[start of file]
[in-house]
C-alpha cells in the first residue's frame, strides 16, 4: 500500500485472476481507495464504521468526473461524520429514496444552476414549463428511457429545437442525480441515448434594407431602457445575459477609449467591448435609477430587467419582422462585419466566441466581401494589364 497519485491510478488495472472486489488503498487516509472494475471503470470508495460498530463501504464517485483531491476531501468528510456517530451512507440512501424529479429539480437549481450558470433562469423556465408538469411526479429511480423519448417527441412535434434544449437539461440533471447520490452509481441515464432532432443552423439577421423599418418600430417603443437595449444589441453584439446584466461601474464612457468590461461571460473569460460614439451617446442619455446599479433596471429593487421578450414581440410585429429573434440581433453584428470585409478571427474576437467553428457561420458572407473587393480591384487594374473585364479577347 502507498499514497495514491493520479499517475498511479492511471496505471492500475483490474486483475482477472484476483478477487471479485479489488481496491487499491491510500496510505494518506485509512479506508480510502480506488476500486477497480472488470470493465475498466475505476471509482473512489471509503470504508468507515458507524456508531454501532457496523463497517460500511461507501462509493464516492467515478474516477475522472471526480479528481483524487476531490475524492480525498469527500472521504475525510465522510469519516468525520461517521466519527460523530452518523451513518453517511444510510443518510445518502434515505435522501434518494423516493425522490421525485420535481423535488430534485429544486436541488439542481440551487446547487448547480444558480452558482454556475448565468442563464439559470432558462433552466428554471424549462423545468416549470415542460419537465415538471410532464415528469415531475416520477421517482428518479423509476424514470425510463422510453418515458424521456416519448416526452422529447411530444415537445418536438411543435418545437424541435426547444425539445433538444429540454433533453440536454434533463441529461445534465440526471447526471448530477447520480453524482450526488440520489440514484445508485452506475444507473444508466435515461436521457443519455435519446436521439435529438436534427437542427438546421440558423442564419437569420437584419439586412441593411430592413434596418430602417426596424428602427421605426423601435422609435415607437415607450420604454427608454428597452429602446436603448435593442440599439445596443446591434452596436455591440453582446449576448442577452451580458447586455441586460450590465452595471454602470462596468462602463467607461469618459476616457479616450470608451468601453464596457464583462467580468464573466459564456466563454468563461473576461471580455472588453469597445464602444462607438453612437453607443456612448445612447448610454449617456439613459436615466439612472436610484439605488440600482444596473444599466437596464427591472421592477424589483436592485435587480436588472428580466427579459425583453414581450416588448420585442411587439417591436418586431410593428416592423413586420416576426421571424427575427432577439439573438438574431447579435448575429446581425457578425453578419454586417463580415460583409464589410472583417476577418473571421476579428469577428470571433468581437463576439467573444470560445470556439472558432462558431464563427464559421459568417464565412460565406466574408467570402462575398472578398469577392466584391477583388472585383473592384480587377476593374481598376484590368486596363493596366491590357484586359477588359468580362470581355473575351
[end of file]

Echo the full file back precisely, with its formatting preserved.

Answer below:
[in-house]
C-alpha cells in the first residue's frame, strides 16, 4: 500500500485472476481507495464504521468526473461524520429514496444552476414549463428511457429545437442525480441515448434594407431602457445575459477609449467591448435609477430587467419582422462585419466566441466581401494589364 497519485491510478488495472472486489488503498487516509472494475471503470470508495460498530463501504464517485483531491476531501468528510456517530451512507440512501424529479429539480437549481450558470433562469423556465408538469411526479429511480423519448417527441412535434434544449437539461440533471447520490452509481441515464432532432443552423439577421423599418418600430417603443437595449444589441453584439446584466461601474464612457468590461461571460473569460460614439451617446442619455446599479433596471429593487421578450414581440410585429429573434440581433453584428470585409478571427474576437467553428457561420458572407473587393480591384487594374473585364479577347 502507498499514497495514491493520479499517475498511479492511471496505471492500475483490474486483475482477472484476483478477487471479485479489488481496491487499491491510500496510505494518506485509512479506508480510502480506488476500486477497480472488470470493465475498466475505476471509482473512489471509503470504508468507515458507524456508531454501532457496523463497517460500511461507501462509493464516492467515478474516477475522472471526480479528481483524487476531490475524492480525498469527500472521504475525510465522510469519516468525520461517521466519527460523530452518523451513518453517511444510510443518510445518502434515505435522501434518494423516493425522490421525485420535481423535488430534485429544486436541488439542481440551487446547487448547480444558480452558482454556475448565468442563464439559470432558462433552466428554471424549462423545468416549470415542460419537465415538471410532464415528469415531475416520477421517482428518479423509476424514470425510463422510453418515458424521456416519448416526452422529447411530444415537445418536438411543435418545437424541435426547444425539445433538444429540454433533453440536454434533463441529461445534465440526471447526471448530477447520480453524482450526488440520489440514484445508485452506475444507473444508466435515461436521457443519455435519446436521439435529438436534427437542427438546421440558423442564419437569420437584419439586412441593411430592413434596418430602417426596424428602427421605426423601435422609435415607437415607450420604454427608454428597452429602446436603448435593442440599439445596443446591434452596436455591440453582446449576448442577452451580458447586455441586460450590465452595471454602470462596468462602463467607461469618459476616457479616450470608451468601453464596457464583462467580468464573466459564456466563454468563461473576461471580455472588453469597445464602444462607438453612437453607443456612448445612447448610454449617456439613459436615466439612472436610484439605488440600482444596473444599466437596464427591472421592477424589483436592485435587480436588472428580466427579459425583453414581450416588448420585442411587439417591436418586431410593428416592423413586420416576426421571424427575427432577439439573438438574431447579435448575429446581425457578425453578419454586417463580415460583409464589410472583417476577418473571421476579428469577428470571433468581437463576439467573444470560445470556439472558432462558431464563427464559421459568417464565412460565406466574408467570402462575398472578398469577392466584391477583388472585383473592384480587377476593374481598376484590368486596363493596366491590357484586359477588359468580362470581355473575351